To conclude, our finding of elevated levels of I-FABP in IgAN patients, even in patients with preserved kidney function, might reflect the presence of subclinical intestinal damage in IgAN. The present results support the view that the search for an intestinal process as part of the pathogenesis of IgAN should continue. This study presented a new perspective on possible subclinical intestinal injury in IgAN, and thus, it is of the utmost importance to verify the results in IgAN patients of different ethnicities and in larger populations. Also, more research is needed on the role of kidney function in different biomarkers of intestinal injury, including I-FABP.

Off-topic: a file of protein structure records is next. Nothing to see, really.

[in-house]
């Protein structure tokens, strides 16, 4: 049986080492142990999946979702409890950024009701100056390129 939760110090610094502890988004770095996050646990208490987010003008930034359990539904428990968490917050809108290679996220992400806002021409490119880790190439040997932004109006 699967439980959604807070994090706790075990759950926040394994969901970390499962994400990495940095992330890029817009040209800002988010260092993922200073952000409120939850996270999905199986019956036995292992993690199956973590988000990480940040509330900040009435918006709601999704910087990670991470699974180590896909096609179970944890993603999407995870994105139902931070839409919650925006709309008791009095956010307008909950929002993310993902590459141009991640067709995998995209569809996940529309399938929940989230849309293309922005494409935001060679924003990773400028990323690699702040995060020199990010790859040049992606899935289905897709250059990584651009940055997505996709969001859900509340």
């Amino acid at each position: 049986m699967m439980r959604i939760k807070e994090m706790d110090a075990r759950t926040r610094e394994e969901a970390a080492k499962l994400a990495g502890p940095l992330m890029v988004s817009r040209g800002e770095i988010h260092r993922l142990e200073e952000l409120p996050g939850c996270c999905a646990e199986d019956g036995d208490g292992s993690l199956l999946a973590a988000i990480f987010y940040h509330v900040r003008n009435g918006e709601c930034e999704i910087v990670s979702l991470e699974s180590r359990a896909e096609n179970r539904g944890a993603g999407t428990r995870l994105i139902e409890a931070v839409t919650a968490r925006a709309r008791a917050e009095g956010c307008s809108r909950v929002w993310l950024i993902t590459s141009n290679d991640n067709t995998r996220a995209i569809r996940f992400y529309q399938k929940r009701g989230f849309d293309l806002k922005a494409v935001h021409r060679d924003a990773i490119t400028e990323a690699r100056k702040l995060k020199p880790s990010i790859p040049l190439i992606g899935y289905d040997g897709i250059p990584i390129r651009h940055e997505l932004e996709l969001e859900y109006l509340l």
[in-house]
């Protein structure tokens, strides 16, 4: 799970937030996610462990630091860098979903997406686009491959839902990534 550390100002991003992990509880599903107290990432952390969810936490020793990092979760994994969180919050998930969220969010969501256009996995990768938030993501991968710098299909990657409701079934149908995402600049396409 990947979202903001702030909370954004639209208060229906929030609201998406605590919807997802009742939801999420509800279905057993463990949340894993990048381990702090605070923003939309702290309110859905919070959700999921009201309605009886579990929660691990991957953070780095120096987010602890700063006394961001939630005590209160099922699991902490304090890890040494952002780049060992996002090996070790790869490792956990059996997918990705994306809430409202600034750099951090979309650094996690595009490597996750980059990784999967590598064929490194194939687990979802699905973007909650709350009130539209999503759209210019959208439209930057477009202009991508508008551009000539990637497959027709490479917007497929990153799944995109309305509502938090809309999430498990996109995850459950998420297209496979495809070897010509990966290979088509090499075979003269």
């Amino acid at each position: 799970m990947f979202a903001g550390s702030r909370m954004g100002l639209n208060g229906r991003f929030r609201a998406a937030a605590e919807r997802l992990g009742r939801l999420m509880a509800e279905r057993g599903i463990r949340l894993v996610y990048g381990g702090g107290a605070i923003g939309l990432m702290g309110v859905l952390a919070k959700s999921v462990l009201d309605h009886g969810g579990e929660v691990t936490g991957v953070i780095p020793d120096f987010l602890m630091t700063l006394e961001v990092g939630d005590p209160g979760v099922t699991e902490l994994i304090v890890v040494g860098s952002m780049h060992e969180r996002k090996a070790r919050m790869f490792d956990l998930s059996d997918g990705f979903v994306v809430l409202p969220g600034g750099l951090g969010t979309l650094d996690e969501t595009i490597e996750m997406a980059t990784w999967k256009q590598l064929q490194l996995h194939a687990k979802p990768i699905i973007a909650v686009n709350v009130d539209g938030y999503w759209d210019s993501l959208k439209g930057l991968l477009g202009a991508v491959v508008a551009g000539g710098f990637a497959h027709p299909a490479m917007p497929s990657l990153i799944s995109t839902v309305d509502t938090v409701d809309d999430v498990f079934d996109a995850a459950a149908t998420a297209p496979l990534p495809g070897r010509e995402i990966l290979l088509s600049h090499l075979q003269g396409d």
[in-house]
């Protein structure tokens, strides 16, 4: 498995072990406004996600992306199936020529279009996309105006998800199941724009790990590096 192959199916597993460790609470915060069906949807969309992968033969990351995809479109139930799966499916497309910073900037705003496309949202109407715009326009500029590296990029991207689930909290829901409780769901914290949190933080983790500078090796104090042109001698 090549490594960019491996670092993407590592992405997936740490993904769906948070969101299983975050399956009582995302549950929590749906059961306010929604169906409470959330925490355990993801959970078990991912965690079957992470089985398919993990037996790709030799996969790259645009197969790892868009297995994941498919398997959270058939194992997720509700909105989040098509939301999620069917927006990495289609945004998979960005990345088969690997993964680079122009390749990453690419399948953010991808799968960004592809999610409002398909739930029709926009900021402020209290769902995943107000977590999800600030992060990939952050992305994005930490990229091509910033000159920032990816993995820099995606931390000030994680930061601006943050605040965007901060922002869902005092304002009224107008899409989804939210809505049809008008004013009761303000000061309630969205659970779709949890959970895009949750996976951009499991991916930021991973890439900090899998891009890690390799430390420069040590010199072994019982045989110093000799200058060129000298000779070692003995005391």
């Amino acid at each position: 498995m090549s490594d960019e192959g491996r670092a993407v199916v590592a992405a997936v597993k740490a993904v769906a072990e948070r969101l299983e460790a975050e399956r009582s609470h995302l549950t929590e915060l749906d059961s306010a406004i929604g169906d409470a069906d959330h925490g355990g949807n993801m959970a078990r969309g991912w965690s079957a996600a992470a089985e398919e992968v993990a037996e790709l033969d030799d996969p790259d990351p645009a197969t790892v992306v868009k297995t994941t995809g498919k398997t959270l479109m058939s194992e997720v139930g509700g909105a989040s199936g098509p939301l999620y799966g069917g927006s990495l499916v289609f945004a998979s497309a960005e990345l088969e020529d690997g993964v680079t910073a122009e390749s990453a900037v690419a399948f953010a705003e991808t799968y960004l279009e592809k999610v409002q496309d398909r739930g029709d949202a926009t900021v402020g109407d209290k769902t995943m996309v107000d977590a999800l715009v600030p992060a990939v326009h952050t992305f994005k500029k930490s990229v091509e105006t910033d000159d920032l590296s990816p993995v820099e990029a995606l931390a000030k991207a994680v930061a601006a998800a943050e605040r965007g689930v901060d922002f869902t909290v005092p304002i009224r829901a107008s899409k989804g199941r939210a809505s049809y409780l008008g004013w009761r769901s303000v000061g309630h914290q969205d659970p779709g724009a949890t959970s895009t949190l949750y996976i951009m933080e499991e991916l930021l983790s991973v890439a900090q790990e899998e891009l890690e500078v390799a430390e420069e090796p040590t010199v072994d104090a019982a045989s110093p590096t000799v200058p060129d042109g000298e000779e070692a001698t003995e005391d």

We thank Atte Kukkurainen for study co-ordination and patient sampling.

This study was conducted in accordance with the ethical principles of the World Medical Association Declaration of Helsinki. The study protocol was reviewed and approved by the Ethics Committee of Tampere University Hospital (approval number: R18215). All study participants provided written informed consent.

The authors had full access to all the data in the study and take responsibility for the integrity of the data and the accuracy of the data analysis. The results presented in this paper have not been published previously in whole or in part, except in abstract form. We have no conflicts of interest to declare.